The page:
Merriman is survived by two daughters, Mrs. A. Clemmer of Corpus Christi and Mrs. Genevieve Holworthy of Austin; a son, George J. Merriman of Corpus Christi; three brothers, John Merriman of Hondo, George Merriman of Muskogee, Okla. and Jeff T. Merriman of Laredo; six grandchildren, Alfred Holworthy of Austin, Mary and Robert Clemmer of Corpus Christi, Dr. George J. Merriman, Jr. of Dallas, Mrs. Jay Kirkham and Mrs. Tom Matthews, both of Corpus Christi, and a great-granddaughter, Kay Anne Kirkham.

The oldest member of the Church of Good Shepherd, Merriman was for many years a member of the vestry and also had served as senior warden and treasurer.  He was senior warden emeritus at the time of his death.  Merriman also took active interest in the work of the Knights of Pythias Lodge.

Closely associated with the growth of Corpus Christi, Merriman kept valuable scrap books which trace the growth of the city from a small town until today.  He was the last of the original Pioneer Fire Co., which was organized here in 1873, and was present at the driving of the first spike of the Texas-Mexican Railway, the city’s first.  His realization of a deep water port for Corpus Christi came in 1926, after he had retired from active newspaper work.

The State National Bank, of which is son is vice-president, closed its doors during the funeral services this morning, as did the Corpus Christi National Bank.  Judge W, B. Hopkins of the 28th District Court closed his court until 2 o’clock this afternoon because of Merriman’s death.

Pallbearers were George Kunkel, George Henry Guy, Earl Thomas, Jay Kirkham, Tom Matthews, III, and Robert Clemmer.

 

Source:  Corpus Christi Times, January 27, 1941

Transcription by:  Corpus Christi Public Libraries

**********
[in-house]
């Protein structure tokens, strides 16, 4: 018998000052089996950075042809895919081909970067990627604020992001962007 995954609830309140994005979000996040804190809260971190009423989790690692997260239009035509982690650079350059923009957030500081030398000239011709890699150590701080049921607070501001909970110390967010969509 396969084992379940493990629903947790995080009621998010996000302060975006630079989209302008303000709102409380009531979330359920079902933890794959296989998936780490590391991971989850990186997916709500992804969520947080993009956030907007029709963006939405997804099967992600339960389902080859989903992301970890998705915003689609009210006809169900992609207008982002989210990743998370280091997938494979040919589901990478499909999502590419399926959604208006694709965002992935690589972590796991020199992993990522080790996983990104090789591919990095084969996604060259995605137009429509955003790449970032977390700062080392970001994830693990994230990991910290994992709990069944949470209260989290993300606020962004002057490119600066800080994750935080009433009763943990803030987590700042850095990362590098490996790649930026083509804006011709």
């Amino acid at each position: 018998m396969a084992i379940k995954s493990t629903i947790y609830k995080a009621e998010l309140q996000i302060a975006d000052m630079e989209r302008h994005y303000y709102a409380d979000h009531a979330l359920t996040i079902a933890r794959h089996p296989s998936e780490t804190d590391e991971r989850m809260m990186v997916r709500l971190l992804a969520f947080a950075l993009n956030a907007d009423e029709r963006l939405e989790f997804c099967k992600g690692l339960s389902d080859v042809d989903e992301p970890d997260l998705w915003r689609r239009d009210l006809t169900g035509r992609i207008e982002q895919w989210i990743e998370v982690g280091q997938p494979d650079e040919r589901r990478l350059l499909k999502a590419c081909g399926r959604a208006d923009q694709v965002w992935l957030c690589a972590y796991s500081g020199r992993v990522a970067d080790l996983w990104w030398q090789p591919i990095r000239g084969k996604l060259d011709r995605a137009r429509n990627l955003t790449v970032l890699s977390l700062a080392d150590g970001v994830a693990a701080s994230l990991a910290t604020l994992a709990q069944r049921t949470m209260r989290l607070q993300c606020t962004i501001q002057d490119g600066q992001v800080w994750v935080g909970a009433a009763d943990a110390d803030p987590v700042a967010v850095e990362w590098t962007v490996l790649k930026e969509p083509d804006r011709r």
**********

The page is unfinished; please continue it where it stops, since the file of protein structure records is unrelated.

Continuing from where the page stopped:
3.  "A Tribute to Eli Merriman by Another Pioneer Texas Newman."

 

 

 By J. W. Falvella

LAREDO, Jan. 26 .  Brushing aside the cobwebs from the archives of memory and retrospecting to the days of three score years and ten and reviewing the conditions that existed in one’s chosen line of work is enjoyed by very few men, but Eli Todd Merriman, 88, dean of the Texas newspaper fraternity, who died in Corpus Christi on January 25, had that privilege.  As an employee of his in the old Corpus Christi Caller office back nearly a half century ago, I knew him intimately and fully studied the characteristics of a man I always found sincere and earnest in all his undertakings.  

As perhaps the second oldest employee of the Caller, superseded only by Reuben Holbein, now a ranchman of Jim Hogg County, who was a printer in the Caller office back in 1892 when I was transferred there with the late Jeff McLemore from the old Gulf News, I spent 16 years in the employ of the Caller, learning the printer’s trade in that office in 1893 under Ruben Holbein after having served two years as printer’s devil on the Gulf News conducted by McLemore and W. E. Cooke starting in 1891, and under the Caller mechanical force beginning late in 1892 when the Gulf News ceased publication.  I went through all branches of the printing business in the Caller office under Eli Merriman, beginning as printer’s devil, job press feeder, printer, job printer, ad setter and reporter, and also served as manager of the Caller during several weeks that Merriman spent at the St. Louis World’s Fair.